For interview in German click here.
To read interview in Spanish click here.
Two years ago, one of the latest peer-to-peer (P2P) funding platforms, Debitum, obtained investment brokerage license. Contrary to the usual stereotype of how crowdfunding platforms work, Debitum activity principles are similar to the bank, and no wonder – it is supervised by the Bank of Latvia. Forbes had addressed Debitum new owner Eriks Rengitis [Ēriks Reņģitis] about how the company has succeeded in the first five years and what is the development direction of P2P sector.
Katrina Iljinska [Katrīna Iļjinska]
You recently became the owner of Debitum – together with two colleagues: Ingus Salmins [Ingus Salmiņš] and Henrijs Jansons [Henrijs Jansons]. Tell us what your way to financial industry and entrepreneurship was!
I believe that I was lucky to understand relatively early in which field I want to work. In secondary school, in Riga 1st gymnasium, I studied in the international program where I could choose the subjects myself. I chose those related to finance and over time I realized that I both like them and I am also better at them. Later, I studied at the Riga Technical University and Banking University, started working in various financial institutions, and the confidence that I had chosen the right direction became stronger. Of course, parents and upbringing also played an important role in childhood. I have always been taught that two things are very important, education and hard work.
I have basically built my career in the field of corporate finance, managing M&A and fund-raising transactions. I started as an analyst and gradually became a co-owner of Auctus Capital, a corporate finance consultancy company, with which I am connected for more than a decade now.
How did you get to Debitum?
In addition to the above, I am also the financial director of BONO Group. BONO Group is Latvian capital company, in my opinion, a success story, and I am proud to be part of this team of experts. Last year, for example, the company’s turnover grew by 30% to 120 million euros. Let’s be honest, in the field of woodworking and logistics, such growth is a huge success. BONO Group has improved its range of activities in ten years of operations and now already offers a full range of logging and woodworking services – starting with the logging and woodworking, ending with the construction of wooden eco-houses.
Since for more than 10 years the field of finance have been significant part of my everyday life, naturally the Debitum platform came to my attention. Together with partners Ingus and Henrijs, we took the opportunity and bought Debitum from the previous owners.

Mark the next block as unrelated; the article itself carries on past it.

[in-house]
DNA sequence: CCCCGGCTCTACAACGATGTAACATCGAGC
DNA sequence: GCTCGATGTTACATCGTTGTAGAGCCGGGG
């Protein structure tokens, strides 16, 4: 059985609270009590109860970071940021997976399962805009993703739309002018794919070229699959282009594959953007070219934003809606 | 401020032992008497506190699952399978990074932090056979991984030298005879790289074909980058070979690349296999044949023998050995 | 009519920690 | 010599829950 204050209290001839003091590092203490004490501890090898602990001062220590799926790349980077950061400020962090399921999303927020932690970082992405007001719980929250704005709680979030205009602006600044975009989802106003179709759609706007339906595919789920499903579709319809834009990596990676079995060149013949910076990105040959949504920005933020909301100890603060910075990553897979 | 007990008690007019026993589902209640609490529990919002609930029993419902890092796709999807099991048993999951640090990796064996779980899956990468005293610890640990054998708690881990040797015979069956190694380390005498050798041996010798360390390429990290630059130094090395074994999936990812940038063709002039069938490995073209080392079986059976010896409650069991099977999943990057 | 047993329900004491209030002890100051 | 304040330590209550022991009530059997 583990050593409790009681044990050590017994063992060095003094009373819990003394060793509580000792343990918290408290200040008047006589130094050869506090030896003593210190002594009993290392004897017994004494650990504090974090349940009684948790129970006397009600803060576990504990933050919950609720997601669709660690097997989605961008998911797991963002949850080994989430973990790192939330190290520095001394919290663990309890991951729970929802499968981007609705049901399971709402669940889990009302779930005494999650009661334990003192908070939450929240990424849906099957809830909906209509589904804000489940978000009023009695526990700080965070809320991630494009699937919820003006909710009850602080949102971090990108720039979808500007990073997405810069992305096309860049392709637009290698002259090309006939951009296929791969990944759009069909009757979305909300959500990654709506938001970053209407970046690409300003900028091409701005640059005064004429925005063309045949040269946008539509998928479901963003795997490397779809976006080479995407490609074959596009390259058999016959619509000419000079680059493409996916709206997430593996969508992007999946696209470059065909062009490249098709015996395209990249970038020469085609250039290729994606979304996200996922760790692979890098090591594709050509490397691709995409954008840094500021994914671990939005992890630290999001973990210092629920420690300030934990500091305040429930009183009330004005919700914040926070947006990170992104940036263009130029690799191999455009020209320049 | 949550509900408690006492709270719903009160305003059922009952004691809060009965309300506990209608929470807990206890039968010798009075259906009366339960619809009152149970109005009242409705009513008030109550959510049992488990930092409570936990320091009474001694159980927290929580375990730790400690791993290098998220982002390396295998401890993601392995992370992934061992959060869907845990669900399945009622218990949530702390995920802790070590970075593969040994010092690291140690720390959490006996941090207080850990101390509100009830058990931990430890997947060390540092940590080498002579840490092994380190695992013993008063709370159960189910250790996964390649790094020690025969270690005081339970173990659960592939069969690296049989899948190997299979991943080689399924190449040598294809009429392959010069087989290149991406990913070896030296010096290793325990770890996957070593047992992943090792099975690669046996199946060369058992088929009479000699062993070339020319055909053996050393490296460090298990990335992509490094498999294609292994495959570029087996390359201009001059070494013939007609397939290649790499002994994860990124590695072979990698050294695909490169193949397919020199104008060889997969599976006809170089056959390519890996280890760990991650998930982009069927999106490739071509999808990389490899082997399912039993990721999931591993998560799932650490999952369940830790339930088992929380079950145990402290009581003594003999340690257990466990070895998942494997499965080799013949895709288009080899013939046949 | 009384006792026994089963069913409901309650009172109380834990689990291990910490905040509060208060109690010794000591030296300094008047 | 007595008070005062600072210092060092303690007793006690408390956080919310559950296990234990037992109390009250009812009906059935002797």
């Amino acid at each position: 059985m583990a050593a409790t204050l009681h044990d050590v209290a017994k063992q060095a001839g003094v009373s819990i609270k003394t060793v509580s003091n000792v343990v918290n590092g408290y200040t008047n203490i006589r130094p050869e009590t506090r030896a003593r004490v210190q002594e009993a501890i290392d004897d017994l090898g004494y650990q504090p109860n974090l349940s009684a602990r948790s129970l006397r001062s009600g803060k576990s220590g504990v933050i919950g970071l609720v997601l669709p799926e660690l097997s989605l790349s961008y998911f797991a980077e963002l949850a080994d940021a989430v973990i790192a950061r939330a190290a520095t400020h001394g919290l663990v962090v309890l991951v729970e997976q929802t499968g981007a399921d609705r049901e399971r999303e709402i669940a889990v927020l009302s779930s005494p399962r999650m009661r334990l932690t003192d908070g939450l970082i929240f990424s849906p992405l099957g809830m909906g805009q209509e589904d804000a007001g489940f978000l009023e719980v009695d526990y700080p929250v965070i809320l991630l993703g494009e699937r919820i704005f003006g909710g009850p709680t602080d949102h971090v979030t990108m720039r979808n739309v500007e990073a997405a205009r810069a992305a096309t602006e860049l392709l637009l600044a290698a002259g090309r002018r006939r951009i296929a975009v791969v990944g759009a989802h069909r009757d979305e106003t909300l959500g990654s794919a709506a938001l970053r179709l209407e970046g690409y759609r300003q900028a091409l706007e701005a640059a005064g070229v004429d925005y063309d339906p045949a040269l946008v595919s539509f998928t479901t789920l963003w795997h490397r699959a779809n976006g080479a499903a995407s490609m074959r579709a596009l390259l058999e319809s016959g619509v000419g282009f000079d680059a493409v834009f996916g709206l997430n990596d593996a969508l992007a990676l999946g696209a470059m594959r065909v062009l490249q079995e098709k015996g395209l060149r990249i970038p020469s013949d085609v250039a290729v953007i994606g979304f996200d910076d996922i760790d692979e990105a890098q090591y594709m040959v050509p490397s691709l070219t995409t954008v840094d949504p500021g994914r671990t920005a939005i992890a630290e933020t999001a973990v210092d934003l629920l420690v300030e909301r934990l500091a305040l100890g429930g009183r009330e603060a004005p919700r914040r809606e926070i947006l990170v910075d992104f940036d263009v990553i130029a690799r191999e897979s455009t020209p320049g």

Debitum convinced me with the non-standard product that offers to investors great way to diversify their portfolio. One investor once said that diversification is only for fools. The thesis was based on the idea – if you are really sure of a good investment, then why to diversify? But can most investors, especially small retail investors, be so sure about something, especially in current economic situation, that they can afford to keep all their eggs in one basket?
Debitum business model is to finance its partners (loan originators), who in turn are professionals in their niche and finance companies or projects themselves. Like the fund-of-funds model, where an investor invests money in the financial institution that itself makes direct investments. This allows the investor to invest in many diversified shares.
The funding platform, essentially a crowdfunding platform, is an area that is not lacking in stereotypes, and from the outside, it seems that the regulation is also unclear. Why such choice?
I can only partially agree with that. Debitum is very conditionally the crowdfunding platform. The only common thing that we have with crowdfunding (which traditionally finances business ideas in the very first stages of development), is the fact that anyone can become an investor, so only the crowd is common. In all other aspects, they are completely different concepts. It’s like comparing a bicycle to a car – both are vehicles, and yet have completely different purposes and operating principles.
What else is different?
Everything is different. If we look at how it has developed in general, we can say that P2P is a relatively new industry. More than ten years ago, it began to offer first investment opportunities to those individuals who want to invest simply – neither through banks nor through funds. Basically, it is an investment in refinancing. Despite the various incidents we heard about several years ago, we now see from statistics that industry is growing even in times of economic turbulence. The number of investors who trust and invest is constantly increasing. There are industries that have reached their zenith and are clearly facing a decline. P2P industry data confirms that it is growing rapidly, and its zenith is not yet in sight.